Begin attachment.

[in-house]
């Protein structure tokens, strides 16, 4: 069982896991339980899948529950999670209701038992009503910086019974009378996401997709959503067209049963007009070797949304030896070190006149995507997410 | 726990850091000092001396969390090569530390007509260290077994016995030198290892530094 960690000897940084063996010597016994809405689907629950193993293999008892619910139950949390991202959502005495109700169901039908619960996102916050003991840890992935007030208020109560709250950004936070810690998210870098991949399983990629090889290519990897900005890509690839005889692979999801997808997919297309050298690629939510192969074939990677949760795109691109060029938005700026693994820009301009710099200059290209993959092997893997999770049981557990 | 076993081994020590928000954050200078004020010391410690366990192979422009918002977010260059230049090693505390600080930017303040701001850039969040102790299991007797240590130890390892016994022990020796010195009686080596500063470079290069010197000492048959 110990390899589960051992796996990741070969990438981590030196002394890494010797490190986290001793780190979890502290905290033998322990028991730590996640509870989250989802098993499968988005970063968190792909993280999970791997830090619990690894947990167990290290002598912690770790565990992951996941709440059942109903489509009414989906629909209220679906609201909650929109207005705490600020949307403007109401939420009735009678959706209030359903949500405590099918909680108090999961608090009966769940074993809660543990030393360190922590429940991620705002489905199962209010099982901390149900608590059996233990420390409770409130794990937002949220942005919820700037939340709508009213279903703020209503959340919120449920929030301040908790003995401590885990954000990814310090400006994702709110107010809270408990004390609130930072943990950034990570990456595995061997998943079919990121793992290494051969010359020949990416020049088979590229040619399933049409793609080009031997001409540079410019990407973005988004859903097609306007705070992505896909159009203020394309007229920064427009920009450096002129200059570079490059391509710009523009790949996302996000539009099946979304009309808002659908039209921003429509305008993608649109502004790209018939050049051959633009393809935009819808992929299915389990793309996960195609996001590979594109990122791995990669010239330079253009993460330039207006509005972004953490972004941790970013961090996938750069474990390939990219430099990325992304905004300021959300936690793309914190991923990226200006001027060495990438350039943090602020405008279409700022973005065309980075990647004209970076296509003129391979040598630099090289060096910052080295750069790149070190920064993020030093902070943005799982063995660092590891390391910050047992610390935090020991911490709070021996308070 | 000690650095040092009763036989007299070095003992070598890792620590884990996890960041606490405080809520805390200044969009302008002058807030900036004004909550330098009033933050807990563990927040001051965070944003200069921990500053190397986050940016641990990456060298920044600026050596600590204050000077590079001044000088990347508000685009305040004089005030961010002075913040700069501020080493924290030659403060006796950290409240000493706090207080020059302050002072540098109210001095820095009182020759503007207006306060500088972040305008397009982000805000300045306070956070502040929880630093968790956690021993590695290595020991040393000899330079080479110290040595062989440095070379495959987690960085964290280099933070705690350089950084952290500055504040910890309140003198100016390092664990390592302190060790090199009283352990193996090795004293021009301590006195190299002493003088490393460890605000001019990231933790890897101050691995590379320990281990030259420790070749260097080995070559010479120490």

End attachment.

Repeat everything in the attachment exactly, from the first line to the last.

[in-house]
């Protein structure tokens, strides 16, 4: 069982896991339980899948529950999670209701038992009503910086019974009378996401997709959503067209049963007009070797949304030896070190006149995507997410 | 726990850091000092001396969390090569530390007509260290077994016995030198290892530094 960690000897940084063996010597016994809405689907629950193993293999008892619910139950949390991202959502005495109700169901039908619960996102916050003991840890992935007030208020109560709250950004936070810690998210870098991949399983990629090889290519990897900005890509690839005889692979999801997808997919297309050298690629939510192969074939990677949760795109691109060029938005700026693994820009301009710099200059290209993959092997893997999770049981557990 | 076993081994020590928000954050200078004020010391410690366990192979422009918002977010260059230049090693505390600080930017303040701001850039969040102790299991007797240590130890390892016994022990020796010195009686080596500063470079290069010197000492048959 110990390899589960051992796996990741070969990438981590030196002394890494010797490190986290001793780190979890502290905290033998322990028991730590996640509870989250989802098993499968988005970063968190792909993280999970791997830090619990690894947990167990290290002598912690770790565990992951996941709440059942109903489509009414989906629909209220679906609201909650929109207005705490600020949307403007109401939420009735009678959706209030359903949500405590099918909680108090999961608090009966769940074993809660543990030393360190922590429940991620705002489905199962209010099982901390149900608590059996233990420390409770409130794990937002949220942005919820700037939340709508009213279903703020209503959340919120449920929030301040908790003995401590885990954000990814310090400006994702709110107010809270408990004390609130930072943990950034990570990456595995061997998943079919990121793992290494051969010359020949990416020049088979590229040619399933049409793609080009031997001409540079410019990407973005988004859903097609306007705070992505896909159009203020394309007229920064427009920009450096002129200059570079490059391509710009523009790949996302996000539009099946979304009309808002659908039209921003429509305008993608649109502004790209018939050049051959633009393809935009819808992929299915389990793309996960195609996001590979594109990122791995990669010239330079253009993460330039207006509005972004953490972004941790970013961090996938750069474990390939990219430099990325992304905004300021959300936690793309914190991923990226200006001027060495990438350039943090602020405008279409700022973005065309980075990647004209970076296509003129391979040598630099090289060096910052080295750069790149070190920064993020030093902070943005799982063995660092590891390391910050047992610390935090020991911490709070021996308070 | 000690650095040092009763036989007299070095003992070598890792620590884990996890960041606490405080809520805390200044969009302008002058807030900036004004909550330098009033933050807990563990927040001051965070944003200069921990500053190397986050940016641990990456060298920044600026050596600590204050000077590079001044000088990347508000685009305040004089005030961010002075913040700069501020080493924290030659403060006796950290409240000493706090207080020059302050002072540098109210001095820095009182020759503007207006306060500088972040305008397009982000805000300045306070956070502040929880630093968790956690021993590695290595020991040393000899330079080479110290040595062989440095070379495959987690960085964290280099933070705690350089950084952290500055504040910890309140003198100016390092664990390592302190060790090199009283352990193996090795004293021009301590006195190299002493003088490393460890605000001019990231933790890897101050691995590379320990281990030259420790070749260097080995070559010479120490």